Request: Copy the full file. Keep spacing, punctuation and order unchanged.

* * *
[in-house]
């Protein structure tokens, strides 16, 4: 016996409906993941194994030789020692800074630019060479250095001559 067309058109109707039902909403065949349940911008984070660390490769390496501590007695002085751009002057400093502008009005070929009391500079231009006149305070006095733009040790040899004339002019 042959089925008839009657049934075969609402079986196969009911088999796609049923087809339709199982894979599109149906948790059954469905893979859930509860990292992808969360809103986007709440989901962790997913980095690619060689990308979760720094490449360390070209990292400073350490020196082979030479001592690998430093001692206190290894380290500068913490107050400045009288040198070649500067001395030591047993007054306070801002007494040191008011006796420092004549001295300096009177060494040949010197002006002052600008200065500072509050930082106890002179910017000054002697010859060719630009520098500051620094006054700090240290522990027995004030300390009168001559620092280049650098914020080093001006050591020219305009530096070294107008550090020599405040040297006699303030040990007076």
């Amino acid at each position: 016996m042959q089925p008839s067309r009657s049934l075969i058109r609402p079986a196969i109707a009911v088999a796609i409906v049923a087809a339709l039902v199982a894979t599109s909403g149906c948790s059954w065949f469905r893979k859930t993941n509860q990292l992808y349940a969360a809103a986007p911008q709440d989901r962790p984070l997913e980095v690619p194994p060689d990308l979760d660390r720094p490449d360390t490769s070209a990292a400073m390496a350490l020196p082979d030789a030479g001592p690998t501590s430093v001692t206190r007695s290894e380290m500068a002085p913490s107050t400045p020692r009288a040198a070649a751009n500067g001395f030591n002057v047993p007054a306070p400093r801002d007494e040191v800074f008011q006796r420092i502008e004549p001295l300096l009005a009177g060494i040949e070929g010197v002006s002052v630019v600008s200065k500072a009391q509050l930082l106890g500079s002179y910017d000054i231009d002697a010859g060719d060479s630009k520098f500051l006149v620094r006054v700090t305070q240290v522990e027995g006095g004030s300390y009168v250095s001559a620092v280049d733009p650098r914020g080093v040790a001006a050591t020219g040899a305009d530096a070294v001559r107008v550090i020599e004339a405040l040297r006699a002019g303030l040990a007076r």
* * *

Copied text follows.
[in-house]
């Protein structure tokens, strides 16, 4: 016996409906993941194994030789020692800074630019060479250095001559 067309058109109707039902909403065949349940911008984070660390490769390496501590007695002085751009002057400093502008009005070929009391500079231009006149305070006095733009040790040899004339002019 042959089925008839009657049934075969609402079986196969009911088999796609049923087809339709199982894979599109149906948790059954469905893979859930509860990292992808969360809103986007709440989901962790997913980095690619060689990308979760720094490449360390070209990292400073350490020196082979030479001592690998430093001692206190290894380290500068913490107050400045009288040198070649500067001395030591047993007054306070801002007494040191008011006796420092004549001295300096009177060494040949010197002006002052600008200065500072509050930082106890002179910017000054002697010859060719630009520098500051620094006054700090240290522990027995004030300390009168001559620092280049650098914020080093001006050591020219305009530096070294107008550090020599405040040297006699303030040990007076």
């Amino acid at each position: 016996m042959q089925p008839s067309r009657s049934l075969i058109r609402p079986a196969i109707a009911v088999a796609i409906v049923a087809a339709l039902v199982a894979t599109s909403g149906c948790s059954w065949f469905r893979k859930t993941n509860q990292l992808y349940a969360a809103a986007p911008q709440d989901r962790p984070l997913e980095v690619p194994p060689d990308l979760d660390r720094p490449d360390t490769s070209a990292a400073m390496a350490l020196p082979d030789a030479g001592p690998t501590s430093v001692t206190r007695s290894e380290m500068a002085p913490s107050t400045p020692r009288a040198a070649a751009n500067g001395f030591n002057v047993p007054a306070p400093r801002d007494e040191v800074f008011q006796r420092i502008e004549p001295l300096l009005a009177g060494i040949e070929g010197v002006s002052v630019v600008s200065k500072a009391q509050l930082l106890g500079s002179y910017d000054i231009d002697a010859g060719d060479s630009k520098f500051l006149v620094r006054v700090t305070q240290v522990e027995g006095g004030s300390y009168v250095s001559a620092v280049d733009p650098r914020g080093v040790a001006a050591t020219g040899a305009d530096a070294v001559r107008v550090i020599e004339a405040l040297r006699a002019g303030l040990a007076r």